In addition, you can now expect to see the old school Chevrolet Nova coming out of the gates with 600 less pounds around its waist. In a world where every last ounce means something for those photo-finish opportunities, shaving 600 pounds is no small feat. You have to remember that these guys are getting weight off of their car in every way possible so it’s pretty tough to find that much just laying around somewhere. If you follow along down in the video below, you get a little bit more insight on what exactly you can expect from the Murder Nova and how Shawn is always changing of the game plan to make his ride the best that he possibly can.

REAL Deal Dodge Demon Crate Unboxing

When you purchase the Dodge Demon, you aren’t just buying a car, but in most cases you’re getting the experience that goes along with that particular set of wheels. When the details started to flow out about the Dodge Demon, we would eventually learn that for just a single dollar, you could option it with what’s known as the “Demon Crate” that essentially completes the car, giving you not only the computer that’s needed to make you tap in to the car’s full potential, but a myriad of other parts that will really spice up the ride.
This time, we get the chance to follow along as the somewhat new owner of a Dodge Demon takes the liberty of cracking into one of these bad boys to see what’s all inside and it’s incredibly entertaining to see the care that Dodge invested in packaging these top of the line accessories so that the buyer would truly be able to take pride in them as he opens each and every box to reveal all of the goodies that lurk inside. If I were to make a somewhat educated guess, I don’t think that it would be too much of a stab in the dark to say that the condition of the crate and its contents are going to be what really makes this car worth a pretty penny years down the line.
Follow along in the video below that takes you on a tour of the Demon crate, really giving you a good idea of just how special a car like this really is. I mean, there aren’t too many cars that come with a set of lightweight frontrunner wheels that will help with drag racing and an impact gun to help take them on and off. Be sure to tune in and tell us what your favorite part of this $1 crate is.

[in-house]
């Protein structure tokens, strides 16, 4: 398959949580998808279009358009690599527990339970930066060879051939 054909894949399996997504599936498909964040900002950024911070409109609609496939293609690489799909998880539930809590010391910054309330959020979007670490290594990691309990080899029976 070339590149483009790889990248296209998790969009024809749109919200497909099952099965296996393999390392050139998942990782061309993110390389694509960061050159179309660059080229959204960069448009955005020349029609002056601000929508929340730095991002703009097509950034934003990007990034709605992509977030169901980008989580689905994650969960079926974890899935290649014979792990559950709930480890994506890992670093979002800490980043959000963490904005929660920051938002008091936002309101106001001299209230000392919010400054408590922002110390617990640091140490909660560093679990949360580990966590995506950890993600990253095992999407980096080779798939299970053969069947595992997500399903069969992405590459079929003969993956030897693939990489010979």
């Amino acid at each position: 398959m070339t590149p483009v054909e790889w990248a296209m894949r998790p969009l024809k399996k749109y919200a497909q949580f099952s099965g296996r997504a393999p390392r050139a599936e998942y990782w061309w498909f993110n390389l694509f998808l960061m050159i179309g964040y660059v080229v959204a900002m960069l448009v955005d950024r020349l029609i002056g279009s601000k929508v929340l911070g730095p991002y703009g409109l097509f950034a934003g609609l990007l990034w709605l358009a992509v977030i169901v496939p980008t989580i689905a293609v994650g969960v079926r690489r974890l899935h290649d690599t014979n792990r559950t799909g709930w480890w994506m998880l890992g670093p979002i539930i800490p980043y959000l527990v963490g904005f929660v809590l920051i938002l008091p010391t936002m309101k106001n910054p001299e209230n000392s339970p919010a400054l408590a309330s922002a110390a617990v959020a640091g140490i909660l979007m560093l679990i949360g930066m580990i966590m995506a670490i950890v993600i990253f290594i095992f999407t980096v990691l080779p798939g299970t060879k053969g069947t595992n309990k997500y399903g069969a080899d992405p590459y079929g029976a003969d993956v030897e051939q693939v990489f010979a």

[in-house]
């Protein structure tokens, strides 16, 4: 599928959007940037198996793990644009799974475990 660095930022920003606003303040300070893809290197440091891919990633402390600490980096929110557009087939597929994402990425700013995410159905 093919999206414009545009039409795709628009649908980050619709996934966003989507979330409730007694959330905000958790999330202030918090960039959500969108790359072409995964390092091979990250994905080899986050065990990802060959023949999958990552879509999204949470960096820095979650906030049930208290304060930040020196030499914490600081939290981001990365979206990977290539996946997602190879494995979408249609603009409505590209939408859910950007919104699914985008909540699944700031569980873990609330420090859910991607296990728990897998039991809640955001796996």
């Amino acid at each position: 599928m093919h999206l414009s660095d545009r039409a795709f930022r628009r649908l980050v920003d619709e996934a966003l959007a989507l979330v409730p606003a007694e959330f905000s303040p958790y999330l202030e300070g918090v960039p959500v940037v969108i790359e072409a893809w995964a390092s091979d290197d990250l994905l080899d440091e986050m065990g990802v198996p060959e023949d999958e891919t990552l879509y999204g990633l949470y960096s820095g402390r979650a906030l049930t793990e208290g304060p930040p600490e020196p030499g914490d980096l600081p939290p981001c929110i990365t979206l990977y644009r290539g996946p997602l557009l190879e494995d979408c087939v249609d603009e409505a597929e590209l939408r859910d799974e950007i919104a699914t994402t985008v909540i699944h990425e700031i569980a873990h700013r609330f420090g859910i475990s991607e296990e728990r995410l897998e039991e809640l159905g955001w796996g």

1969 Road Runner 440 Sixpack sounds so nasty, you have to hear it for yourself

This 1969 fully restored monster is a perfect example of why muscle car enthusiasts love their hobby. By taking a super straight ’69, stripping it all the way down to the bare metal and rebuilding the finish from the ground up, these guys have created a beast of a car that looks as good as it performs.
440 cubic inches of pure power rumble under the hood and with specialized rubber bed liner on the underside for sound suppression and protection against road debris, this Road Runner will easily outrun every coyote, no matter how “wily” they may be.
For this particular Road Runner, there’s four new disc brakes and an upgraded suspension, and this Road Runner now runs with a 4-speed transmission.
According to My Classic Garage, while the original 1969 Plymouth Road Runners all came with 383s or Hemi 426s, Plymouth released a mid-year option that upgraded the engine to a 440 with 3×2 Holley carbs.
All of these muscle cars came with an Air Grabber, hood pins, and all the other bells and whistles that made this classic one of the most sought after muscle cars until this very day.
Check out this Road Runner in the video below now the restoration is complete, and SHARE if you’re a Road Runner lover.

Ride along in a classic 1969 Pontiac GTO. A peek under the hood reveals why it’s such an icon

The video below features perhaps the most iconic muscle car of its era, the powerful 1969 GTO. It’s painted a glossy Starlight Black with black interior, and is loud and proud in A-1 condition. We get a peek under the hood at the clean 400ci 6.6-liter V8 and Ram Air III hood with an output of 366 hp, and a chance to see it in action on the open road. The owner of this bad boy even leaves a little tread behind on a wicked burnout!
The original engine configuration on the 1969 GTO is the same as the one featured in the video, a 400ci Ram Air III V8 with M20 4 speed manual transmission and 3:55:1 safe-T-track differential. According to American Muscle Cars, the ‘69 GTO could go from 0-60 mph in 7.4 seconds, and complete a quarter mile in 14.1 seconds at 98.2 mph.
If you’ve ever wondered where the GTO got its name, it’s an acronym for Gran Turismo Omologato. Yep, the GTO was named after the Italian sports car Ferrari 250 GTO.
The Pontiac GTO was designed to be a cost effective competitor of the Plymouth Road Runner. Over 72,000 of the ‘69 GTO were sold, making it a smashing success and outselling heavyweights like the Chevelle SS396 and the Road Runner. A special edition ‘69 GTO known as “The Judge,” with a rear spoiler and wider tires is now a heavily sought after collector’s item.